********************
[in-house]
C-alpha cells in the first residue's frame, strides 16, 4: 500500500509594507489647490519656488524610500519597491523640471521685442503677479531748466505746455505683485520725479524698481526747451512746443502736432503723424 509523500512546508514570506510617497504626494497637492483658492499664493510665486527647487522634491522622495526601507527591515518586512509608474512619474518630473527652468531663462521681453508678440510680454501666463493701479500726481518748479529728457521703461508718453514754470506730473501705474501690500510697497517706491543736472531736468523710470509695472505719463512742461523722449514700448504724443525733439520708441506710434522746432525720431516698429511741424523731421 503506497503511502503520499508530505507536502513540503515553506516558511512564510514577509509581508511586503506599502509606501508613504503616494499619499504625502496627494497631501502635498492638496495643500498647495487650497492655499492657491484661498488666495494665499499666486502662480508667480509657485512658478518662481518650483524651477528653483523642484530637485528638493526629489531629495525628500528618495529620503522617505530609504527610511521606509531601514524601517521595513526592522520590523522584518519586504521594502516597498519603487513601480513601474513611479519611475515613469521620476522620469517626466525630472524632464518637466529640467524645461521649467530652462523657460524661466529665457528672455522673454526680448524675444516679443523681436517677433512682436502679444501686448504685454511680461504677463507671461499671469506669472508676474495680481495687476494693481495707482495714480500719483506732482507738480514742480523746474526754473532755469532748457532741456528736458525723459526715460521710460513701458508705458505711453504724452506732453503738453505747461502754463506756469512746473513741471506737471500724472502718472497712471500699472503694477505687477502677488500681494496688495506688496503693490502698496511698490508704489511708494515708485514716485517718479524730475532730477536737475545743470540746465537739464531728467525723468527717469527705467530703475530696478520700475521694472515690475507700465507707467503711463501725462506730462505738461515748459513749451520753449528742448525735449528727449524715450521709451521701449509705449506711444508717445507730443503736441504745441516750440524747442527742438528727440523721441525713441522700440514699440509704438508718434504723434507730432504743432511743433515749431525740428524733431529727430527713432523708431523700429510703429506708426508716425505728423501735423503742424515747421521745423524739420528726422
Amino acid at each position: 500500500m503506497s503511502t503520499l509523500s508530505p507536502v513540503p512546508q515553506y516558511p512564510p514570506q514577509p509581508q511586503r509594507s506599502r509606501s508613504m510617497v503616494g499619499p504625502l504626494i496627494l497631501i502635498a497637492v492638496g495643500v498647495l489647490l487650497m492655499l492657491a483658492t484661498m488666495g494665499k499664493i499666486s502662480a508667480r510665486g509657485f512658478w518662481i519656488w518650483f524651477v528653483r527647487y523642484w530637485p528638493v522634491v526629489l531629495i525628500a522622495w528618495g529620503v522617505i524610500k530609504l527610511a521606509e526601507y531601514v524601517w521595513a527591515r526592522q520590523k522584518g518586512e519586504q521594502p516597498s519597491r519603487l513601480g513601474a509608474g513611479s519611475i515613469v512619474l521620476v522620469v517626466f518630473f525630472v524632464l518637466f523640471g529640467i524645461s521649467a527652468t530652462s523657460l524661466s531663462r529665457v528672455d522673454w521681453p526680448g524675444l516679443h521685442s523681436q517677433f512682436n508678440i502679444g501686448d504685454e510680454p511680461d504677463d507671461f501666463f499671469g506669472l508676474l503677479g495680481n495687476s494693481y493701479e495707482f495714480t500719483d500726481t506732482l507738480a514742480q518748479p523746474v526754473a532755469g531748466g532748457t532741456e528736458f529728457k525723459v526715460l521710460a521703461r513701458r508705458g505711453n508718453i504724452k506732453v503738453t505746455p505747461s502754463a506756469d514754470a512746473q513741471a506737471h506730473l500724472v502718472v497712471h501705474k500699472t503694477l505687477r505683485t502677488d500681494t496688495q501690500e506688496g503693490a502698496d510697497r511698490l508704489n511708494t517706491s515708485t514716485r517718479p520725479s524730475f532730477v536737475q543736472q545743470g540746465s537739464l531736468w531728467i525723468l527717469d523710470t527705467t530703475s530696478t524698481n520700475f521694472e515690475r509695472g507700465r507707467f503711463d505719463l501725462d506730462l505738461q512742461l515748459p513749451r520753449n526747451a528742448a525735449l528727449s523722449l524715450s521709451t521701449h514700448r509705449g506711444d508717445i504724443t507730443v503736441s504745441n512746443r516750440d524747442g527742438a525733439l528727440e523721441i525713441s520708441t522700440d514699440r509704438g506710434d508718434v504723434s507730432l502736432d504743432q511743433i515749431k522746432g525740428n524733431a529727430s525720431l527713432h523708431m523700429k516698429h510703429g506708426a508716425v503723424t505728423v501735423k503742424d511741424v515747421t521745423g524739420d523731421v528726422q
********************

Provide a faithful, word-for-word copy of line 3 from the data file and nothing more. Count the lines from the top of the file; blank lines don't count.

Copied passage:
Amino acid at each position: 500500500m503506497s503511502t503520499l509523500s508530505p507536502v513540503p512546508q515553506y516558511p512564510p514570506q514577509p509581508q511586503r509594507s506599502r509606501s508613504m510617497v503616494g499619499p504625502l504626494i496627494l497631501i502635498a497637492v492638496g495643500v498647495l489647490l487650497m492655499l492657491a483658492t484661498m488666495g494665499k499664493i499666486s502662480a508667480r510665486g509657485f512658478w518662481i519656488w518650483f524651477v528653483r527647487y523642484w530637485p528638493v522634491v526629489l531629495i525628500a522622495w528618495g529620503v522617505i524610500k530609504l527610511a521606509e526601507y531601514v524601517w521595513a527591515r526592522q520590523k522584518g518586512e519586504q521594502p516597498s519597491r519603487l513601480g513601474a509608474g513611479s519611475i515613469v512619474l521620476v522620469v517626466f518630473f525630472v524632464l518637466f523640471g529640467i524645461s521649467a527652468t530652462s523657460l524661466s531663462r529665457v528672455d522673454w521681453p526680448g524675444l516679443h521685442s523681436q517677433f512682436n508678440i502679444g501686448d504685454e510680454p511680461d504677463d507671461f501666463f499671469g506669472l508676474l503677479g495680481n495687476s494693481y493701479e495707482f495714480t500719483d500726481t506732482l507738480a514742480q518748479p523746474v526754473a532755469g531748466g532748457t532741456e528736458f529728457k525723459v526715460l521710460a521703461r513701458r508705458g505711453n508718453i504724452k506732453v503738453t505746455p505747461s502754463a506756469d514754470a512746473q513741471a506737471h506730473l500724472v502718472v497712471h501705474k500699472t503694477l505687477r505683485t502677488d500681494t496688495q501690500e506688496g503693490a502698496d510697497r511698490l508704489n511708494t517706491s515708485t514716485r517718479p520725479s524730475f532730477v536737475q543736472q545743470g540746465s537739464l531736468w531728467i525723468l527717469d523710470t527705467t530703475s530696478t524698481n520700475f521694472e515690475r509695472g507700465r507707467f503711463d505719463l501725462d506730462l505738461q512742461l515748459p513749451r520753449n526747451a528742448a525735449l528727449s523722449l524715450s521709451t521701449h514700448r509705449g506711444d508717445i504724443t507730443v503736441s504745441n512746443r516750440d524747442g527742438a525733439l528727440e523721441i525713441s520708441t522700440d514699440r509704438g506710434d508718434v504723434s507730432l502736432d504743432q511743433i515749431k522746432g525740428n524733431a529727430s525720431l527713432h523708431m523700429k516698429h510703429g506708426a508716425v503723424t505728423v501735423k503742424d511741424v515747421t521745423g524739420d523731421v528726422q